Let’s talk securitization….
Anyone who was around during the roaring 2000s probably remembers the hype in Credit Derivatives (namely in MBS and CDO). These were the hottest commodity in town, and everybody and their mother wanted a piece of the action. These products were, essentially, a type of securitization.
Securitization, without going too deep into the nitty-gritty of it, is a form of transforming non-tradable asset/obligation ( loan, company value, dividends) into an asset that can be bought/sold in the open market.
So how does this magic work? (And most importantly, why do banks need it?)
When a bank issues a loan it essentially assumes the role of the creditor. It gives the money in return for a cash flow by the borrower that’s made up of the principal and the interest. The bank can’t issue loans indefinitely. Regulators (and Risk Management) define a certain ratio of loans that banks can issue relative to their liquid capital/deposits (otherwise the bank will be a great risk in case of a massive default of the borrowers). This is where securitization comes into play. The bank, theoretically speaking, can pool part of its loan portfolio (it can be mortgages, auto loans, student loans, etc…) and sell them to an investment bank, that then issues them as a product that’s sold to investors (in a form of a bond, in most cases).
So to recap, the stream of payments from the borrowers is transferred via the issuing bank to the investment bank, to the end-users (investors), who in return bought the security (i.e., paid the value of the discounted cash flow of that pool of loans). Sounds amazing, right? Banks can keep on issuing loans, sell them, assume no risk, and basically has an incentive to give as many loans as possible (assuming that there is a demand of the CDOs).
So why did I tell you about this incredible form of structured finance? Well, because in today’s market the most obvious form of securitization is likely to be in the crypto-verse, and while I believe that 99% of the crypto instruments/underlying assets that we see will not last for long, the idea of securitization can (and probably) will attract institutional investors into NFTs and DeFi. Now, please don’t treat the following securitization mechanism that I propose as a recipe for structured products (or how to create crypto WMD). This merely serves as a test case for creating a structured product from literally bytes and pixels.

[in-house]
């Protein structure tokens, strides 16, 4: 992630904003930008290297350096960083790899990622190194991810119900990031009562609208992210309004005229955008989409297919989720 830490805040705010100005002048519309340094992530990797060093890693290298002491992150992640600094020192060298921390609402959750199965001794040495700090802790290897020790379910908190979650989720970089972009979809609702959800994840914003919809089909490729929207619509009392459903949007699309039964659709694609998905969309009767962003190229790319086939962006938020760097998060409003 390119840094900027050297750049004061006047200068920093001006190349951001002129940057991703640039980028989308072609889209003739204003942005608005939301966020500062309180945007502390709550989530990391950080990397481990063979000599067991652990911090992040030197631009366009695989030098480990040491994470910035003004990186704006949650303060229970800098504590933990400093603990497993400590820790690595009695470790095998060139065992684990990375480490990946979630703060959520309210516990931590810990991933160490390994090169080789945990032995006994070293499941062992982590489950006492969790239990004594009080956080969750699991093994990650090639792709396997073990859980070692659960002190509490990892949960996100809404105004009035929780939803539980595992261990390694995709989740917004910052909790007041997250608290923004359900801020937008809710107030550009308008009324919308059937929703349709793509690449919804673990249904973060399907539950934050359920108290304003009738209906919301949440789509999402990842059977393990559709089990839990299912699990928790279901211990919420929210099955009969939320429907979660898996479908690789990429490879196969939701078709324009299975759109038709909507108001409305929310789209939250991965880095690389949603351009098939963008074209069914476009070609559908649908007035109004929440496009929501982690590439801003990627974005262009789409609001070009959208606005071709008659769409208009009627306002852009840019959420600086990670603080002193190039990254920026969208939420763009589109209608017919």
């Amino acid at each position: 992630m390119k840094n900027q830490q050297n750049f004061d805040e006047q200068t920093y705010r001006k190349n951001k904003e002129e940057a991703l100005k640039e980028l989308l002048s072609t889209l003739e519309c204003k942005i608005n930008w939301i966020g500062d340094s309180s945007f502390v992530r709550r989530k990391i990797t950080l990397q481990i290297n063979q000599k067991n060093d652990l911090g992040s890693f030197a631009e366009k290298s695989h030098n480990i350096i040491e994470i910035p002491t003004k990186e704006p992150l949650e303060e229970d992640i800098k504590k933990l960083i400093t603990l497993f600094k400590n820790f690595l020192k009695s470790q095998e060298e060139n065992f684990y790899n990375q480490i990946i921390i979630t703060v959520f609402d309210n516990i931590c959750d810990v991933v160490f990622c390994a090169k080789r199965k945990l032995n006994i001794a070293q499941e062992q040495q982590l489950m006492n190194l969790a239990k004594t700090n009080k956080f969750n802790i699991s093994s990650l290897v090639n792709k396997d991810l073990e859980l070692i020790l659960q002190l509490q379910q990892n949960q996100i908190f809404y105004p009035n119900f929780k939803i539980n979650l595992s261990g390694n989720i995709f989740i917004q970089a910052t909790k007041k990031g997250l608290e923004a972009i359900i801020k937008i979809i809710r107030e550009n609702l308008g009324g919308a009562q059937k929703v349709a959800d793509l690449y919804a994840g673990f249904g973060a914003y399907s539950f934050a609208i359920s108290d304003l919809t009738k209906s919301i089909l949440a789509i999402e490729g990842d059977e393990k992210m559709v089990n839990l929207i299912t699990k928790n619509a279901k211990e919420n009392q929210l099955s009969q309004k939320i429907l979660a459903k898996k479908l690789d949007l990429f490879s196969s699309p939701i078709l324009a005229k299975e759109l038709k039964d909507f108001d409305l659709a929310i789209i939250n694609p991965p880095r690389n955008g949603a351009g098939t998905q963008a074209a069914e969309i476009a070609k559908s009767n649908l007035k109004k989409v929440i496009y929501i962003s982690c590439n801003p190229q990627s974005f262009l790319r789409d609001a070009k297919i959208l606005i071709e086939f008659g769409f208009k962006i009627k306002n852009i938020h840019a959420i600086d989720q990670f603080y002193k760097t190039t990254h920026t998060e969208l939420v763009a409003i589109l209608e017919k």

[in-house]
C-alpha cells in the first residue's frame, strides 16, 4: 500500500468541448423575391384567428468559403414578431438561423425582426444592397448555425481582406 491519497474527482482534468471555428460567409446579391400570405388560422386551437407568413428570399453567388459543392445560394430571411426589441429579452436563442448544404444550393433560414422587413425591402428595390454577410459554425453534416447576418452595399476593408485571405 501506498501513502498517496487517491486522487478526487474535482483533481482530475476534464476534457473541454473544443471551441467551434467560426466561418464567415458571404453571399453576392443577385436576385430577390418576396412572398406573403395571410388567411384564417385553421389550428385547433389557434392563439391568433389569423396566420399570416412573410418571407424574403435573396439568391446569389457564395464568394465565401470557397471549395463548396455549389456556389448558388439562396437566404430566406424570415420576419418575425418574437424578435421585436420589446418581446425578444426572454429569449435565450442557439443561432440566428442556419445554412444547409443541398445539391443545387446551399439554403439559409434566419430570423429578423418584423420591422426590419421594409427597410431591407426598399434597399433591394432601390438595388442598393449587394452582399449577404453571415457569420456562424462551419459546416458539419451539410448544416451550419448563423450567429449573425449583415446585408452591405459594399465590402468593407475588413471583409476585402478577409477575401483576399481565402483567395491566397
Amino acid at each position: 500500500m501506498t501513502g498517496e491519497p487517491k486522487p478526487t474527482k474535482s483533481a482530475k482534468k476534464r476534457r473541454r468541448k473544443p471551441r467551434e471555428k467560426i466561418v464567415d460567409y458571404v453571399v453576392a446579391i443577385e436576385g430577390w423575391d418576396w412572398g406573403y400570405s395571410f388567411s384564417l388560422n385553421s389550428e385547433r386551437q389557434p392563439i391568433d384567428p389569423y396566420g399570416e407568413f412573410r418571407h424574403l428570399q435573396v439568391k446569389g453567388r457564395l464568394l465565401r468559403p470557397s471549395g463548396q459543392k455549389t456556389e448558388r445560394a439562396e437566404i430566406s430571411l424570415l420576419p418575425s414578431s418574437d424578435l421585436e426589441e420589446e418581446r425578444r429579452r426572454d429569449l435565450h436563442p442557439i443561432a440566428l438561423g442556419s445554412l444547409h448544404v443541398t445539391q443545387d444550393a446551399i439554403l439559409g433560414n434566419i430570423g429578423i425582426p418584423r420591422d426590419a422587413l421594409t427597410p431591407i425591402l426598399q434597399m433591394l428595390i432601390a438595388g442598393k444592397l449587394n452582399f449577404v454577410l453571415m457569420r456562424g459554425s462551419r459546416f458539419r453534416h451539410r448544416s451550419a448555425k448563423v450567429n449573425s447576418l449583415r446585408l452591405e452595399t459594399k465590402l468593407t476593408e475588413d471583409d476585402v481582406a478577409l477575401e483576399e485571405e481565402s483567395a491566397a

Ready, so let’s begin…
Obviously, we all want to have skin in the NFT game. We’ve all seen JPEGs bought (and sold) for radicicolous prices, but the matter of fact is that most of us don’t have a slight clue on how this market works, how crypto wallets work, and how money is transferred between the different wallets. Let’s assume that the Teachers’ Fund of Arkansas wants to diversify its investment portfolio and chase higher yields outside of traditional markets (like, shorting volatility in SPX or Natural Gas doesn’t cut it anymore…), so they ask their asset allocator to find a fund that specializes in crypto and DeFi so they could invest and enjoy triple-figures returns… Their allocator finds a well-respected fund — Allianz Structured DeFi alpha, which happens to invest in NFT pools via NFTbs (NFT Backed Securities) that they buy from the Morgan Sachs structuring desk.
So how does this NFTbs work?
Creating NFTbs begins with Morgan Sachs structuring quant team mapping the entire NFT universe (basically scrapping OpenSea), and pooling all the different unique NFTs into one giant pool of possible assets. Now that they have all possible assets to choose from they start slicing and dicing them. The easiest way to do that is to create sub-indices that share the same feature (say, based on their collection), so they will have BoredApe_Index, PeddyPenguin_Index, EtherRock_Index, etc…
Each index is constructed of the individual (unique) NFTs, so in BoredApe_Index, for example, you could find BoredApe #8720, BoredApe #1859, BoredApe #5625, etc…. Obviously, each one of them is a unique asset, but because we are not really interested in the aesthetic of these NFTs (we are only here for the money), we can generally treat them the same.